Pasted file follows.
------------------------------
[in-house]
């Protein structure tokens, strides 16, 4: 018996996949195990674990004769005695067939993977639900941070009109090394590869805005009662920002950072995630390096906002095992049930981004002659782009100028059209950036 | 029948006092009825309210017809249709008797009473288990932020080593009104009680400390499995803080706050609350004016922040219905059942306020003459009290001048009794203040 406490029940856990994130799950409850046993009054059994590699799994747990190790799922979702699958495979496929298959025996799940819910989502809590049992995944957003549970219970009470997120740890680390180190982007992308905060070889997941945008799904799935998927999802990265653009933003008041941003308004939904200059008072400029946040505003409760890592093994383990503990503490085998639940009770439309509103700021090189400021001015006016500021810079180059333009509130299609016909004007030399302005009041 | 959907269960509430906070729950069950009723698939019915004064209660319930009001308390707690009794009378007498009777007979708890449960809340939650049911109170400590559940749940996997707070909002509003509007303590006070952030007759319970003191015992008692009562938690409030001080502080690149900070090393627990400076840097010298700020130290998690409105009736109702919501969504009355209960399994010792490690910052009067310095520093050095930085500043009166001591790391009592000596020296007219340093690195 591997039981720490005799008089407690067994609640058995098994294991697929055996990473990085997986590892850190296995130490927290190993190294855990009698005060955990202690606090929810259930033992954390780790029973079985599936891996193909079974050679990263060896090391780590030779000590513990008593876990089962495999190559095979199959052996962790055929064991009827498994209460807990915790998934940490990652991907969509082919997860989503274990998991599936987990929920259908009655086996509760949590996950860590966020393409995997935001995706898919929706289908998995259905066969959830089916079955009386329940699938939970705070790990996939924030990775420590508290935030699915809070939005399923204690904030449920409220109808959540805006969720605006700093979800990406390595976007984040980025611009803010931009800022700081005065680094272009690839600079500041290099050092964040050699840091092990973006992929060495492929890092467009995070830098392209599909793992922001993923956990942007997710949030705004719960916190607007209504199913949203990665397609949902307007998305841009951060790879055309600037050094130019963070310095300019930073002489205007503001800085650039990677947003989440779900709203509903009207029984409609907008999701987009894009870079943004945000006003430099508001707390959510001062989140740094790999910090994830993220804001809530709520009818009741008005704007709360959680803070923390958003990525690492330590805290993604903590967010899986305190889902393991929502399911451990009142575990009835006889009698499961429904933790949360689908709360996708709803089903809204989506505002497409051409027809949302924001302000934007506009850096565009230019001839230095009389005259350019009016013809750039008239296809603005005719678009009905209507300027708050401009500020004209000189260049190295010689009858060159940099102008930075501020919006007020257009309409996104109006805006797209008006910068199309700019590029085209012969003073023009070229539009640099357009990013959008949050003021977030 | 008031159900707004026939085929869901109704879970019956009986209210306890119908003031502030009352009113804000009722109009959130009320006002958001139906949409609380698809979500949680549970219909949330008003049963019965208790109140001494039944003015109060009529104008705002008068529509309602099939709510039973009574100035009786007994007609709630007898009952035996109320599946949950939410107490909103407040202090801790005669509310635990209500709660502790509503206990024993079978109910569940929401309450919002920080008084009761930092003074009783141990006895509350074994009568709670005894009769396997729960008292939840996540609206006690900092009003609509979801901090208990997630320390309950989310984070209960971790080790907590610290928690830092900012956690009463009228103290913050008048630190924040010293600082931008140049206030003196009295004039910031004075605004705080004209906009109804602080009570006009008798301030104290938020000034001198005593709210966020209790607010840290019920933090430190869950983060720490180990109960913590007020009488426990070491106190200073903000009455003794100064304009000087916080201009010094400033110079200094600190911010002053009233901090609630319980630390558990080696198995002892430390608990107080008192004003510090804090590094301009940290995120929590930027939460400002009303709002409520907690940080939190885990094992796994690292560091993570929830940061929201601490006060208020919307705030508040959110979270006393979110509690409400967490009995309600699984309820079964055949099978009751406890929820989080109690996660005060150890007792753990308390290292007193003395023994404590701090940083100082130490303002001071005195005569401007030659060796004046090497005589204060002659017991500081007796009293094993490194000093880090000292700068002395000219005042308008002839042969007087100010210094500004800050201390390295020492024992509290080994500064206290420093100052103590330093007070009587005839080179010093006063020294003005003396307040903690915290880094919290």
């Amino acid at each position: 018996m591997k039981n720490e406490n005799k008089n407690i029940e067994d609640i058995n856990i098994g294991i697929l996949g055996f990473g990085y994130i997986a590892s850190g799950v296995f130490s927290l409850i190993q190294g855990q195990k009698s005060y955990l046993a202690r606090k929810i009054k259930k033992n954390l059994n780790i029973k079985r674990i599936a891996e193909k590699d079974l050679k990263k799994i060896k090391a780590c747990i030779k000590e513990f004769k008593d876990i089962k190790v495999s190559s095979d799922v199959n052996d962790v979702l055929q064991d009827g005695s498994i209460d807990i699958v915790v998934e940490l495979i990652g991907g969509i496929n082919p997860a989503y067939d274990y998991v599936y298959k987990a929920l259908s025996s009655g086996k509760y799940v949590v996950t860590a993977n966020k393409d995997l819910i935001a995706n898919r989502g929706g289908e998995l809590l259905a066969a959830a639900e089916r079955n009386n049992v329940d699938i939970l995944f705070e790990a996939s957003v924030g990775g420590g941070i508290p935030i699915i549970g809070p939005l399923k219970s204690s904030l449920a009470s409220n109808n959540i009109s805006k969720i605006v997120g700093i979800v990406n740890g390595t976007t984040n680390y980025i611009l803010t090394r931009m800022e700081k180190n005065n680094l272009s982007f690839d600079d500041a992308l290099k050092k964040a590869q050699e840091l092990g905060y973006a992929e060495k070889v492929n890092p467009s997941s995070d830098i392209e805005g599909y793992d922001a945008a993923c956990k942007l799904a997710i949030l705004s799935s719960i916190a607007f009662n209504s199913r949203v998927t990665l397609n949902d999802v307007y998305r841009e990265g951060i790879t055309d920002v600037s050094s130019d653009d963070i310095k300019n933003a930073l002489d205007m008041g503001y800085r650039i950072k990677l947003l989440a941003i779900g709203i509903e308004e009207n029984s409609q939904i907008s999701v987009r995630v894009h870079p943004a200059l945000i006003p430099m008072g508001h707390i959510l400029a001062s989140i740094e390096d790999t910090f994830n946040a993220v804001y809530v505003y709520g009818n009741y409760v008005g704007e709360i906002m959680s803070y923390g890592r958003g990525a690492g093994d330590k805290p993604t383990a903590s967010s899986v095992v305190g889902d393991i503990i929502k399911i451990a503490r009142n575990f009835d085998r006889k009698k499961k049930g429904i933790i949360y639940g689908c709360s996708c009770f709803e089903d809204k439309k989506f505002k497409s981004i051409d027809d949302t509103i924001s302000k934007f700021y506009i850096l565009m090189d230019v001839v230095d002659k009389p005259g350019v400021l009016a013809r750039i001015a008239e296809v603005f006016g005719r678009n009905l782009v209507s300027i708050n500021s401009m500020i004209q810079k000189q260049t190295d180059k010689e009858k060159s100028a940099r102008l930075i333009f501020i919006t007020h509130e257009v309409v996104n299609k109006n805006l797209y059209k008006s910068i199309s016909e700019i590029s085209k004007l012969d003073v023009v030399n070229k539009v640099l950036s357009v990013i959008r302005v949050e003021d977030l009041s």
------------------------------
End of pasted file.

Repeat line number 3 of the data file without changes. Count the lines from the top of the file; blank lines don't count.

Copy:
């Amino acid at each position: 018996m591997k039981n720490e406490n005799k008089n407690i029940e067994d609640i058995n856990i098994g294991i697929l996949g055996f990473g990085y994130i997986a590892s850190g799950v296995f130490s927290l409850i190993q190294g855990q195990k009698s005060y955990l046993a202690r606090k929810i009054k259930k033992n954390l059994n780790i029973k079985r674990i599936a891996e193909k590699d079974l050679k990263k799994i060896k090391a780590c747990i030779k000590e513990f004769k008593d876990i089962k190790v495999s190559s095979d799922v199959n052996d962790v979702l055929q064991d009827g005695s498994i209460d807990i699958v915790v998934e940490l495979i990652g991907g969509i496929n082919p997860a989503y067939d274990y998991v599936y298959k987990a929920l259908s025996s009655g086996k509760y799940v949590v996950t860590a993977n966020k393409d995997l819910i935001a995706n898919r989502g929706g289908e998995l809590l259905a066969a959830a639900e089916r079955n009386n049992v329940d699938i939970l995944f705070e790990a996939s957003v924030g990775g420590g941070i508290p935030i699915i549970g809070p939005l399923k219970s204690s904030l449920a009470s409220n109808n959540i009109s805006k969720i605006v997120g700093i979800v990406n740890g390595t976007t984040n680390y980025i611009l803010t090394r931009m800022e700081k180190n005065n680094l272009s982007f690839d600079d500041a992308l290099k050092k964040a590869q050699e840091l092990g905060y973006a992929e060495k070889v492929n890092p467009s997941s995070d830098i392209e805005g599909y793992d922001a945008a993923c956990k942007l799904a997710i949030l705004s799935s719960i916190a607007f009662n209504s199913r949203v998927t990665l397609n949902d999802v307007y998305r841009e990265g951060i790879t055309d920002v600037s050094s130019d653009d963070i310095k300019n933003a930073l002489d205007m008041g503001y800085r650039i950072k990677l947003l989440a941003i779900g709203i509903e308004e009207n029984s409609q939904i907008s999701v987009r995630v894009h870079p943004a200059l945000i006003p430099m008072g508001h707390i959510l400029a001062s989140i740094e390096d790999t910090f994830n946040a993220v804001y809530v505003y709520g009818n009741y409760v008005g704007e709360i906002m959680s803070y923390g890592r958003g990525a690492g093994d330590k805290p993604t383990a903590s967010s899986v095992v305190g889902d393991i503990i929502k399911i451990a503490r009142n575990f009835d085998r006889k009698k499961k049930g429904i933790i949360y639940g689908c709360s996708c009770f709803e089903d809204k439309k989506f505002k497409s981004i051409d027809d949302t509103i924001s302000k934007f700021y506009i850096l565009m090189d230019v001839v230095d002659k009389p005259g350019v400021l009016a013809r750039i001015a008239e296809v603005f006016g005719r678009n009905l782009v209507s300027i708050n500021s401009m500020i004209q810079k000189q260049t190295d180059k010689e009858k060159s100028a940099r102008l930075i333009f501020i919006t007020h509130e257009v309409v996104n299609k109006n805006l797209y059209k008006s910068i199309s016909e700019i590029s085209k004007l012969d003073v023009v030399n070229k539009v640099l950036s357009v990013i959008r302005v949050e003021d977030l009041s």